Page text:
Of course, a valid need doesn’t mean it will always be met. Sometimes our needs might need to take priority to theirs, such as our need to keep them safe, or for them to learn that they can still be okay if everything doesn’t go their way, or that sometimes people will have conflicting needs that need to take priority. What’s important is letting them know we hear them and we get it.

It’s going to take time for kids to learn how to argue and express themselves respectfully. In the meantime, the words might be clumsy, loud, angry. This is when we need to hold on to ourselves, meet them where they are, let them know we hear them, and step into our leadership presence. We might give them what they need because it makes sense and because there isn’t enough reason not to. Sometimes, after giving them space to be heard we’ll need to stand our ground. Other times we might solve the problem collaboratively: This is what you want. This is what I want. Let’s talk about how we can we both get what we need.♥️
Anxiety will always tilt our focus to the risks, often at the expense of the very real rewards. It does this to keep us safe. We’re more likely to run into trouble if we miss the potential risks than if we miss the potential gains.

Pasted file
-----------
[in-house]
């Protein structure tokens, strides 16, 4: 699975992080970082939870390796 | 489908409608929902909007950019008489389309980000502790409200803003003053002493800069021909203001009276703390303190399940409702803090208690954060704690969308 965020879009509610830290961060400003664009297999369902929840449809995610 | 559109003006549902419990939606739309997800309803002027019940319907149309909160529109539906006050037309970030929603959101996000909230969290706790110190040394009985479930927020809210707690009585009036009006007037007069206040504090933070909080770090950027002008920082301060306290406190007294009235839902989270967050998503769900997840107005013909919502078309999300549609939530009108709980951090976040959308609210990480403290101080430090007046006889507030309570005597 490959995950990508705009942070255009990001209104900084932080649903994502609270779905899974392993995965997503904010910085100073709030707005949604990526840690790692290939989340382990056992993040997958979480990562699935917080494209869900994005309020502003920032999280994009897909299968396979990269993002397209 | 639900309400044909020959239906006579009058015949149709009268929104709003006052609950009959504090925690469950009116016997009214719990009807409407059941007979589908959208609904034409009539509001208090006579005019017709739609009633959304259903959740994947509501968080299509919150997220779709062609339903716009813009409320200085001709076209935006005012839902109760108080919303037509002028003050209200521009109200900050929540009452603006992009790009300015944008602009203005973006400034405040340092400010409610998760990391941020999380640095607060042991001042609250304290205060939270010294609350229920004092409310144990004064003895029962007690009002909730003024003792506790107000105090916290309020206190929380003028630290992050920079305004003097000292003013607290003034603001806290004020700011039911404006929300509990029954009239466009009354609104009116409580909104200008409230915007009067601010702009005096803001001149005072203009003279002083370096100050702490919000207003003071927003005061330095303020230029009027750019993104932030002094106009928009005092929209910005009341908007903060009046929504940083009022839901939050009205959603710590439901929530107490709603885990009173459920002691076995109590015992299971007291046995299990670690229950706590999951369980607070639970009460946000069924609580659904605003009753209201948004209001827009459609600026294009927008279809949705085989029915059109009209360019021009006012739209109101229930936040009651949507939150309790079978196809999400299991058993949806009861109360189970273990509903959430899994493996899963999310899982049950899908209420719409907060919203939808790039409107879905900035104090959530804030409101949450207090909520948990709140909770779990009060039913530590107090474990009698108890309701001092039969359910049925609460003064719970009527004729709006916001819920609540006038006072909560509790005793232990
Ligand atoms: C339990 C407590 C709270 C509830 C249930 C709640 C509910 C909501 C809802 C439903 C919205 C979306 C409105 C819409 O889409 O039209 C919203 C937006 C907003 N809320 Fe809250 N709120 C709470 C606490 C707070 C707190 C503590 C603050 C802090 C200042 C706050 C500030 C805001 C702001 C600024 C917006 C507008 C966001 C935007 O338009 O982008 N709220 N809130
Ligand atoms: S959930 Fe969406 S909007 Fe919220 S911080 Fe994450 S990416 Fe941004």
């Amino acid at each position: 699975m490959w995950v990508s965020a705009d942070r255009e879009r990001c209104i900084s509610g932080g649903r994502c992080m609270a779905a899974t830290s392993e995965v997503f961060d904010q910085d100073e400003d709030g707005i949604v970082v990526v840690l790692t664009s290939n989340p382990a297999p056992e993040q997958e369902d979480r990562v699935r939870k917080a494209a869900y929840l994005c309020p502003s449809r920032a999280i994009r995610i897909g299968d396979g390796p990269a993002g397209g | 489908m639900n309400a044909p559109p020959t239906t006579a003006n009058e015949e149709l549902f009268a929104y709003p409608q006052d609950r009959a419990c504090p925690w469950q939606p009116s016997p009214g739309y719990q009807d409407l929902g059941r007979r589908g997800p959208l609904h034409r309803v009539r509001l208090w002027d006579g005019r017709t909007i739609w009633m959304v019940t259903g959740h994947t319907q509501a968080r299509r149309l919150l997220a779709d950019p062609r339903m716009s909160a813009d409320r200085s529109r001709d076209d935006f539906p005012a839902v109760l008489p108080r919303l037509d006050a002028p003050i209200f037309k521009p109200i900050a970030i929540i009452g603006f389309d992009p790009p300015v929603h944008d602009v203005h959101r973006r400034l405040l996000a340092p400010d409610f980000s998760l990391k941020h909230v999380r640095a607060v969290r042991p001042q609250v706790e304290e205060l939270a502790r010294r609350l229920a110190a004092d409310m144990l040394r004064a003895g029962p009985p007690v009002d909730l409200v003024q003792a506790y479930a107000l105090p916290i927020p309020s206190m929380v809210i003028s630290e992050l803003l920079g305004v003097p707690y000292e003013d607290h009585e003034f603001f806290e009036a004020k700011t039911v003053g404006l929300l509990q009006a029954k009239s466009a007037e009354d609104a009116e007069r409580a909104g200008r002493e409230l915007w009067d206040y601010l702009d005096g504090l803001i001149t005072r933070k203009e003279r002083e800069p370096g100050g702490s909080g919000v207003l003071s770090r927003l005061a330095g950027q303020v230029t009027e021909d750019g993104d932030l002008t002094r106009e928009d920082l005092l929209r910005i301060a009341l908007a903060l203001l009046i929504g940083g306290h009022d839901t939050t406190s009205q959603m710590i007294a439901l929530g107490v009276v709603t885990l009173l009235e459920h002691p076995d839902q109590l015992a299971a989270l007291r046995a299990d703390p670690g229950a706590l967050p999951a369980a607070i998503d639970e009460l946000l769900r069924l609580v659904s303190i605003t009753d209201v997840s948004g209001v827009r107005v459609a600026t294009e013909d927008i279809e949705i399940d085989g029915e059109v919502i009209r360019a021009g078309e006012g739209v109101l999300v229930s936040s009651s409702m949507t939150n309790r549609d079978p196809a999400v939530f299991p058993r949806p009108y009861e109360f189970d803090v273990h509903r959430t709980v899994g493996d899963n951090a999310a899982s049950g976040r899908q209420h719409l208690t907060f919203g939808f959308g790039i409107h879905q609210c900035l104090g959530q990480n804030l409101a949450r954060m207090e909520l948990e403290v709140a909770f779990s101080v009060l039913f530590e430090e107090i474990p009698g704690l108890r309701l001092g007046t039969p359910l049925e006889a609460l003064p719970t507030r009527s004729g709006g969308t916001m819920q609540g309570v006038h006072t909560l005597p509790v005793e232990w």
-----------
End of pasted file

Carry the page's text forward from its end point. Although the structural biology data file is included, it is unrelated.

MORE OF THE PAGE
This means that anxiety will swell just as much in reaction to a real life-threat, as it will to the things that might cause heartache (feels awful, but not life-threatening), but which will more likely come with great rewards. Wholehearted living means actively shifting our awareness to what we have to gain by taking a safe risk. 

Sometimes staying safe will be the exactly right thing to do, but sometimes we need to fight for that important or meaningful thing by hushing the noise of anxiety and moving bravely forward. 

When children or teens are on the edge of brave, but anxiety is pushing them back, ask, ‘But what would it be like if you could?’ ♥️

#parenting #parent #mindfulparenting #childanxiety #positiveparenting #heywarrior #heyawesome
Except I don’t do hungry me or tired me or intolerant me, as, you know … intolerably. Most of the time. Sometimes.
Growth doesn’t always announce itself in ways that feel safe or invited. Often, it can leave us exhausted and confused and with dirt in our pores from the fury of the battle. It is this way for all of us, our children too. 

The truth of it all is that we are all born with a profound and immense capacity to rise through challenges, changes and heartache. There is something else we are born with too, and it is the capacity to add softness, strength, and safety for each other when the movement towards growth feels too big. Not always by finding the answer, but by being it - just by being - safe, warm, vulnerable, real. As it turns out, sometimes, this is the richest source of growth for all of us.